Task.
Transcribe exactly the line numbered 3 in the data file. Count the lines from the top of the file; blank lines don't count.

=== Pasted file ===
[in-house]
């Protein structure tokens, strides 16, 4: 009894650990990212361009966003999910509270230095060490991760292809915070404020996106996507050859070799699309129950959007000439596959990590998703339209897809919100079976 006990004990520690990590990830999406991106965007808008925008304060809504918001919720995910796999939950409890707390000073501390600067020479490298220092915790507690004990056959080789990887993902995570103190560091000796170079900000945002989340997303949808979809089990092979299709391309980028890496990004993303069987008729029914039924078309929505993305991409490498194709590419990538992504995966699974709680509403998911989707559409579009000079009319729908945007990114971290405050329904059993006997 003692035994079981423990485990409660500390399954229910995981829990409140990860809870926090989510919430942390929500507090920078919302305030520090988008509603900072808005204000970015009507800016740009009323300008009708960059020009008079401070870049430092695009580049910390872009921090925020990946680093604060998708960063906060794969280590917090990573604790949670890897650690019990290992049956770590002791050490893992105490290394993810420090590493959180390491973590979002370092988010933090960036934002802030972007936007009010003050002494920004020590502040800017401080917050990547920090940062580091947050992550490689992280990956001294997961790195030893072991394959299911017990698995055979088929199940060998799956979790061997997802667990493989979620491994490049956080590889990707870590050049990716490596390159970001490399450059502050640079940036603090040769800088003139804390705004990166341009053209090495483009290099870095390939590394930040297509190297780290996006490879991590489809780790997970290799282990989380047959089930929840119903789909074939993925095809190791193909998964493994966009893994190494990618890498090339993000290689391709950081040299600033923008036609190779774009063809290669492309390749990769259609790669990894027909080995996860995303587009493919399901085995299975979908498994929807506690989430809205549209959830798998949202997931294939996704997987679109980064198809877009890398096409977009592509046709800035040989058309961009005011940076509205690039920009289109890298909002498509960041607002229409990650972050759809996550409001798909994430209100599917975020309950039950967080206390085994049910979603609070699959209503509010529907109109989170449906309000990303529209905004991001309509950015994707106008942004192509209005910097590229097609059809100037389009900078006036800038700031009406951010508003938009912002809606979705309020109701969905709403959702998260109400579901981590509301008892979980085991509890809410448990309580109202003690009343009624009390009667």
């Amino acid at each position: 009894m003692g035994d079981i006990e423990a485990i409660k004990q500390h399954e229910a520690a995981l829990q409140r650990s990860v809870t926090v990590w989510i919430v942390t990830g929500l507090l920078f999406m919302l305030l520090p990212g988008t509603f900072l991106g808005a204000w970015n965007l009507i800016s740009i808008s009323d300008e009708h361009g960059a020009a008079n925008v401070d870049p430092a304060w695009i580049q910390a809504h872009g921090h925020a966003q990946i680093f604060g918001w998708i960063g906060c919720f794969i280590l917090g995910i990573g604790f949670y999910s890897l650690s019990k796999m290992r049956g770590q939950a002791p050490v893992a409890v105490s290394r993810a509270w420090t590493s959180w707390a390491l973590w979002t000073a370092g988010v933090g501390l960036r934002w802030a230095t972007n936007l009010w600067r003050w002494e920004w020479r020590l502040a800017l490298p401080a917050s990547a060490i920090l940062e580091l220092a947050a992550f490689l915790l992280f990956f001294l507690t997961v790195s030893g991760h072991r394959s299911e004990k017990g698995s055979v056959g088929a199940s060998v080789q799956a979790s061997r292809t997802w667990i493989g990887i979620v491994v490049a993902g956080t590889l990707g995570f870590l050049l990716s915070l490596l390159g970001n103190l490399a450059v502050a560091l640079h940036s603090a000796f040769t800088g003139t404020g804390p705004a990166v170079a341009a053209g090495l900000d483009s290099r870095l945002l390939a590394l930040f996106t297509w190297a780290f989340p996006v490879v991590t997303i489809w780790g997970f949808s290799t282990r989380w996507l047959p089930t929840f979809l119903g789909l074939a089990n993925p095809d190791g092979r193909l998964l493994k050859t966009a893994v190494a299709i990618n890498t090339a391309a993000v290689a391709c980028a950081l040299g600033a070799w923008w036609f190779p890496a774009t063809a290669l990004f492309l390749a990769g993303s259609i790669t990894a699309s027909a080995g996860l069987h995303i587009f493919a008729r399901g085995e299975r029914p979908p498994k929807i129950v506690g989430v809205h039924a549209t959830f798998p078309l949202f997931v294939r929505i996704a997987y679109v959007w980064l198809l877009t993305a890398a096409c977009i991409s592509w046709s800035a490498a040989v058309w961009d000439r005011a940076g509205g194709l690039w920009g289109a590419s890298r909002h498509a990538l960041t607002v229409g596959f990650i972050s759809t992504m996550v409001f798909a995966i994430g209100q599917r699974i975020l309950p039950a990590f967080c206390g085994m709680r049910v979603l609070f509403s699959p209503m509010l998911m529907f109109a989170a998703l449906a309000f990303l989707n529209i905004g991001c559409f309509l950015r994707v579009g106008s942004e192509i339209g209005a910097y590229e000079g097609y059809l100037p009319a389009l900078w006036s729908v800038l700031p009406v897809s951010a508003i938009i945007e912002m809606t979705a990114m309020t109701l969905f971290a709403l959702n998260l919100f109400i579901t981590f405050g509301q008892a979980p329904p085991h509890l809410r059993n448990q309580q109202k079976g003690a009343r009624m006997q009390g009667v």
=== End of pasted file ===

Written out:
């Amino acid at each position: 009894m003692g035994d079981i006990e423990a485990i409660k004990q500390h399954e229910a520690a995981l829990q409140r650990s990860v809870t926090v990590w989510i919430v942390t990830g929500l507090l920078f999406m919302l305030l520090p990212g988008t509603f900072l991106g808005a204000w970015n965007l009507i800016s740009i808008s009323d300008e009708h361009g960059a020009a008079n925008v401070d870049p430092a304060w695009i580049q910390a809504h872009g921090h925020a966003q990946i680093f604060g918001w998708i960063g906060c919720f794969i280590l917090g995910i990573g604790f949670y999910s890897l650690s019990k796999m290992r049956g770590q939950a002791p050490v893992a409890v105490s290394r993810a509270w420090t590493s959180w707390a390491l973590w979002t000073a370092g988010v933090g501390l960036r934002w802030a230095t972007n936007l009010w600067r003050w002494e920004w020479r020590l502040a800017l490298p401080a917050s990547a060490i920090l940062e580091l220092a947050a992550f490689l915790l992280f990956f001294l507690t997961v790195s030893g991760h072991r394959s299911e004990k017990g698995s055979v056959g088929a199940s060998v080789q799956a979790s061997r292809t997802w667990i493989g990887i979620v491994v490049a993902g956080t590889l990707g995570f870590l050049l990716s915070l490596l390159g970001n103190l490399a450059v502050a560091l640079h940036s603090a000796f040769t800088g003139t404020g804390p705004a990166v170079a341009a053209g090495l900000d483009s290099r870095l945002l390939a590394l930040f996106t297509w190297a780290f989340p996006v490879v991590t997303i489809w780790g997970f949808s290799t282990r989380w996507l047959p089930t929840f979809l119903g789909l074939a089990n993925p095809d190791g092979r193909l998964l493994k050859t966009a893994v190494a299709i990618n890498t090339a391309a993000v290689a391709c980028a950081l040299g600033a070799w923008w036609f190779p890496a774009t063809a290669l990004f492309l390749a990769g993303s259609i790669t990894a699309s027909a080995g996860l069987h995303i587009f493919a008729r399901g085995e299975r029914p979908p498994k929807i129950v506690g989430v809205h039924a549209t959830f798998p078309l949202f997931v294939r929505i996704a997987y679109v959007w980064l198809l877009t993305a890398a096409c977009i991409s592509w046709s800035a490498a040989v058309w961009d000439r005011a940076g509205g194709l690039w920009g289109a590419s890298r909002h498509a990538l960041t607002v229409g596959f990650i972050s759809t992504m996550v409001f798909a995966i994430g209100q599917r699974i975020l309950p039950a990590f967080c206390g085994m709680r049910v979603l609070f509403s699959p209503m509010l998911m529907f109109a989170a998703l449906a309000f990303l989707n529209i905004g991001c559409f309509l950015r994707v579009g106008s942004e192509i339209g209005a910097y590229e000079g097609y059809l100037p009319a389009l900078w006036s729908v800038l700031p009406v897809s951010a508003i938009i945007e912002m809606t979705a990114m309020t109701l969905f971290a709403l959702n998260l919100f109400i579901t981590f405050g509301q008892a979980p329904p085991h509890l809410r059993n448990q309580q109202k079976g003690a009343r009624m006997q009390g009667v």